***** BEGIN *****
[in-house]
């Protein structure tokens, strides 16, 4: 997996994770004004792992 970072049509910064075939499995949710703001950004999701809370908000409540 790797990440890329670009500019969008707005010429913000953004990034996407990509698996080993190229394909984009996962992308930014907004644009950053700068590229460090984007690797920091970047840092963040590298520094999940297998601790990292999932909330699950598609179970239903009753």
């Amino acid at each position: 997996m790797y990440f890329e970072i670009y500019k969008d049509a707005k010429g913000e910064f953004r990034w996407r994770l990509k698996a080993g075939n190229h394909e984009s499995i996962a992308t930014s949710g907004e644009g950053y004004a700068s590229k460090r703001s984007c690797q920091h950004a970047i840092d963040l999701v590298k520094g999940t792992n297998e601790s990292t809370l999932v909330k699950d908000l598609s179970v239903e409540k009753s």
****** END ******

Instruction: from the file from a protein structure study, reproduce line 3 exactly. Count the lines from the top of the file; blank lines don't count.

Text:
């Amino acid at each position: 997996m790797y990440f890329e970072i670009y500019k969008d049509a707005k010429g913000e910064f953004r990034w996407r994770l990509k698996a080993g075939n190229h394909e984009s499995i996962a992308t930014s949710g907004e644009g950053y004004a700068s590229k460090r703001s984007c690797q920091h950004a970047i840092d963040l999701v590298k520094g999940t792992n297998e601790s990292t809370l999932v909330k699950d908000l598609s179970v239903e409540k009753s």